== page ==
on age:

      2 to 5 years: one 4-mg chewable tablet
      6 to 14 years: one 5-mg chewable tablet.

      The mean systemic exposure of the 4-mg chewable tablet in pediatric patients
      2 to 5 years of age and the 5-mg chewable tablets in pediatric patients 6 to
      14 years of age is similar to the mean systemic exposure of the 10-mg
      film-coated tablet in adults.

      The 5-mg chewable tablet should be used in pediatric patients 6 to 14 years
      of age
      and the 4-mg chewable tablet should be used in pediatric patients 2 to 5
      years of age.

      Montelukast sodium, the active ingredient in SINGULAIR, is a selective and
      orally active leukotriene receptor antagonist that inhibits the cysteinyl
      leukotriene CysLT1 receptor.

      Each 4-mg and 5-mg chewable SINGULAIR tablet contains 4.2 and 5.2 mg
      montelukast sodium, respectively, which are equivalent to 4 and 5 mg of
      montelukast, respectively.

      Both chewable tablets contain the following inactive ingredients: mannitol,
      microcrystalline cellulose, hydroxypropyl cellulose, red ferric oxide,
      croscarmellose sodium, cherry flavor, aspartame, and magnesium stearate.

      Asthma
      SINGULAIR is indicated for the prophylaxis and chronic treatment of asthma
      in adults and pediatric patients 12 months of age and older.

      Exercise-Induced Bronchoconstriction
      SINGULAIR is indicated for prevention of exercise-induced
      bronchoconstriction (EIB) in patients 15 years of age and older.

      Allergic Rhinitis
      SINGULAIR is indicated for the relief of symptoms of seasonal allergic
      rhinitis in patients 2 years of age and older and perennial allergic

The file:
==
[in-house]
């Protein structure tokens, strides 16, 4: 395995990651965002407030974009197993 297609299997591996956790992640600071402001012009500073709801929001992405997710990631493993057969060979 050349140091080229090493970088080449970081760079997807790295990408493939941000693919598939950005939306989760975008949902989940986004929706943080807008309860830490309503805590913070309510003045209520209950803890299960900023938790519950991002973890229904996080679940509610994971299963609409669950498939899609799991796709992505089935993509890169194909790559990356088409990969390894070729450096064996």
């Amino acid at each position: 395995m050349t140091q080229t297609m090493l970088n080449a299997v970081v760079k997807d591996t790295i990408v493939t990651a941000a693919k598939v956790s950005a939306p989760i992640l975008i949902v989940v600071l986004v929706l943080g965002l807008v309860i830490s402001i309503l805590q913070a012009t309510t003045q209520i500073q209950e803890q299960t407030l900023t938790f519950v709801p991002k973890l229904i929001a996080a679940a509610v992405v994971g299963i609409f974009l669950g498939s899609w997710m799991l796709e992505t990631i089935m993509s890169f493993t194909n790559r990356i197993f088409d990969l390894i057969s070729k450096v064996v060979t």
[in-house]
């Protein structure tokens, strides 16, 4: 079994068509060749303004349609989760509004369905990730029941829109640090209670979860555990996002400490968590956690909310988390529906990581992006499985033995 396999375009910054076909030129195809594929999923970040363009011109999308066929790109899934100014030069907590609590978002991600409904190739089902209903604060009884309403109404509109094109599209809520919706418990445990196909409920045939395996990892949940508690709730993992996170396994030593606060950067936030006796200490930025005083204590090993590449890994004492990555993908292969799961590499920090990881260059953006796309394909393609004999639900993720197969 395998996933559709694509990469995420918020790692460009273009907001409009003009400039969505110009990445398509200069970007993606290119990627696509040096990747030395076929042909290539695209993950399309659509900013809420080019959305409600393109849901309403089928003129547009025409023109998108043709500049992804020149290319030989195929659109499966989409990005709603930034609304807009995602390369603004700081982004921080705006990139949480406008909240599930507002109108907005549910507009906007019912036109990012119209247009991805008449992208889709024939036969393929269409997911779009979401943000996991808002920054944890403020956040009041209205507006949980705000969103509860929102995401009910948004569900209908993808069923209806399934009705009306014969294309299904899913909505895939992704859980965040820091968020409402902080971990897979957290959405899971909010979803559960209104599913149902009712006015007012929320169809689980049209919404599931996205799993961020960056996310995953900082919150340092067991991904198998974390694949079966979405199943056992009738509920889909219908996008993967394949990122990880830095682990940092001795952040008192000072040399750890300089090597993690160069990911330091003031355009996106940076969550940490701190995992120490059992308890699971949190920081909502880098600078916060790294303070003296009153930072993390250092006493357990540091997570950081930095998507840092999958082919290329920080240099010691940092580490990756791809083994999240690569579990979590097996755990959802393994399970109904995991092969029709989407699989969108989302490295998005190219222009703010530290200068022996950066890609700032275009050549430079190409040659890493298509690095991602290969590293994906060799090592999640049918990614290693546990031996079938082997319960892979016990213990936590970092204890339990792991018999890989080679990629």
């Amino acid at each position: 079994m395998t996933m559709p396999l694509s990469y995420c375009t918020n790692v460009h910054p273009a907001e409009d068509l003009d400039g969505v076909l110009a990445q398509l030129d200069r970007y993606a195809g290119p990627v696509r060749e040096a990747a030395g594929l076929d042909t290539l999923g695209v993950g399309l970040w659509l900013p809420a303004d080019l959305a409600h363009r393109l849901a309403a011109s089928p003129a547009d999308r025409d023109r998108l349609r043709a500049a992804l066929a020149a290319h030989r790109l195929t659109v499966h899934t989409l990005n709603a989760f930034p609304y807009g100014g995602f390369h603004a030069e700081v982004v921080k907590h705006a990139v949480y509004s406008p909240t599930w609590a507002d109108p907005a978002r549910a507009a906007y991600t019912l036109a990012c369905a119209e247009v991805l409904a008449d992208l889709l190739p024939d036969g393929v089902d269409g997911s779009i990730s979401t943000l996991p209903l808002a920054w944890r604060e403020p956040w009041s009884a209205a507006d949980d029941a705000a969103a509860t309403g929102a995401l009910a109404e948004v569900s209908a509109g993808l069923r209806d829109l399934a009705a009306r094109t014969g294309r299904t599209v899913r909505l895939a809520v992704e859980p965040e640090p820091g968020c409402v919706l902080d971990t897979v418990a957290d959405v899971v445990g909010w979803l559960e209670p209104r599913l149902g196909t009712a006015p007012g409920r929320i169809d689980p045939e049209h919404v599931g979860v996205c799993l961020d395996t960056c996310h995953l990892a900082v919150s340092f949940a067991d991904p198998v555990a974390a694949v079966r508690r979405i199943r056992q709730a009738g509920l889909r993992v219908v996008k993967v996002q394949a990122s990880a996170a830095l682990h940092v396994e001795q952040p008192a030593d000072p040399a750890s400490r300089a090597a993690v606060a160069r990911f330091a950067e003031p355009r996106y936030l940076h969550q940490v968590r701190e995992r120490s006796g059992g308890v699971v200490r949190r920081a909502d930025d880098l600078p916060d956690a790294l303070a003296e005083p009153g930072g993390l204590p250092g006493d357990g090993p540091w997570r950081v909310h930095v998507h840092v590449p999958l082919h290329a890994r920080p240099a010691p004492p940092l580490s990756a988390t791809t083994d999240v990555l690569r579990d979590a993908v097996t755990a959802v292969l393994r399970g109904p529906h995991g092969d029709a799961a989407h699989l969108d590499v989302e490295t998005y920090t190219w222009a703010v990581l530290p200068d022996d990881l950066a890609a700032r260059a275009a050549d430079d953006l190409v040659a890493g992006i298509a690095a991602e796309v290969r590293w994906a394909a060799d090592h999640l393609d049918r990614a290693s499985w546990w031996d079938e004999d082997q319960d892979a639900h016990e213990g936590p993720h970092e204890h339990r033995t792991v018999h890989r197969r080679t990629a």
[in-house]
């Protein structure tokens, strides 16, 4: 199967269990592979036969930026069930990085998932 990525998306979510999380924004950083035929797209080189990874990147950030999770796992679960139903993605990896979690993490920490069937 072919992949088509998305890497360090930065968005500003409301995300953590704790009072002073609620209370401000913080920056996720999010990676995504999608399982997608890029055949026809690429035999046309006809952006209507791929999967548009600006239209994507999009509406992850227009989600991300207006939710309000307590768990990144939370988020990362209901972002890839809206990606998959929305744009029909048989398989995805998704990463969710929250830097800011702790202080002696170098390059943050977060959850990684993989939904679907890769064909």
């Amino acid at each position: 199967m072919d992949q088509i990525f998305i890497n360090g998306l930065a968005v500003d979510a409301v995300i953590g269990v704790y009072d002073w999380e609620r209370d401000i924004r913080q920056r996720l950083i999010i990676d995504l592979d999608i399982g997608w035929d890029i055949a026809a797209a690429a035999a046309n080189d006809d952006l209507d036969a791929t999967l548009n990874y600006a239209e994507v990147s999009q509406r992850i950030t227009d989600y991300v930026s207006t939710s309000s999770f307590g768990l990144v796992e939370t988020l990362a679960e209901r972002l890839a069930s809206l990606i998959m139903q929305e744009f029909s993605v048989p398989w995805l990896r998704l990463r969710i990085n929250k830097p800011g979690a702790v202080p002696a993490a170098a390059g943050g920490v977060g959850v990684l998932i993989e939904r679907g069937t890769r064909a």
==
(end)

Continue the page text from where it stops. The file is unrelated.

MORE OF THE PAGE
rhinitis in patients 6 months of age and older.


      four Murray AspartameNM reviews in SE Jacob & SA
      Stechschulte debate with EG Abegaz & RG Bursey of
      Ajinomoto re migraines from formaldehyde from aspartame,
      Dermatitis 2009 May: TE Hugli -- folic acid with V-C
      protects: Rich Murray 2009.08.12
      http://rmforall.blogspot.com/2009_08_01_archive.htm
      Wednesday, August 12, 2009
      http://groups.yahoo.com/group/aspartameNM/message/1582
      [ extracts ]

      Formaldehyde, aspartame, migraines: a possible connection.
      Abegaz EG, Bursey RG.
      Dermatitis. 2009 May-Jun;20(3):176-7; author reply 177-9.
      No abstract available. PMID: 19470307

      Eyassu G. Abegaz *
      Robert G. Bursey
      Ajinomoto Corporate Services LLC, Scientific & Regulatory
      Affairs, 1120 Connecticut Ave., N.W., Suite 1010,
      Washington, DC 20036
      * Corresponding author. Tel.: +1 202 457 0284;
      fax: +1 202 457 0107.
      abegazee@... (E.G. Abegaz),
      burseyb@... (R.G. Bursey)

      "For example, fruit juices, coffee, and alcoholic beverages
      produce significantly greater quantities of formaldehyde than
      aspartame-containing products. [6]"

      "[6] Magnuson BA, Burdock GA, Doull J, et al. Aspartame:
      a safety evaluation based on current use levels, regulations,
      and toxicological and epidemiological studies.
      Crit Rev Toxicol 2007;37:629-727"

      [ two detailed critiques of industry affiliations and biased
      science in 99 page review with 415 references by BA
      Magnuson, GA Burdock and 8 more, Critical Reviews in
      Toxicology, 2007 Sept.: Mark D Gold 13 page:
      also Rich Murray 2007.09.15: 2008.03.24
      http://rmforall.blogspot.com/2008_03_01_archive.htm
      Monday, March 24, 2008
      http://groups.yahoo.com/group/aspartameNM/message/1531

      "Nearly every section of the Magnuson (2007) review has
      research that is misrepresented
      and/or crucial pieces of information are left out.

      In addition to the misrepresentation of the research,
      readers (including medical professionals) are often not told
      that this review was funded by the aspartame manufacturer,
      Ajinomoto, and the reviewers had enormous conflicts of
      interest." ]


      http://www.medscape.com/viewarticle/579335

      Dermatitis. 2008; 19(3): E10-E11.
      © 2008 American Contact Dermatitis Society
      Formaldehyde, Aspartame, and Migraines:
      A Possible Connection
      Sharon E. Jacob; Sarah Stechschulte
      Published: 09/17/2008
      [ Extract ]

      Abstract

      Aspartame is a widely used artificial sweetener that has been
      linked to pediatric and adolescent migraines.
      Upon ingestion, aspartame is broken, converted, and oxidized
      into formaldehyde in various tissues.
      We present the first case series of aspartame-associated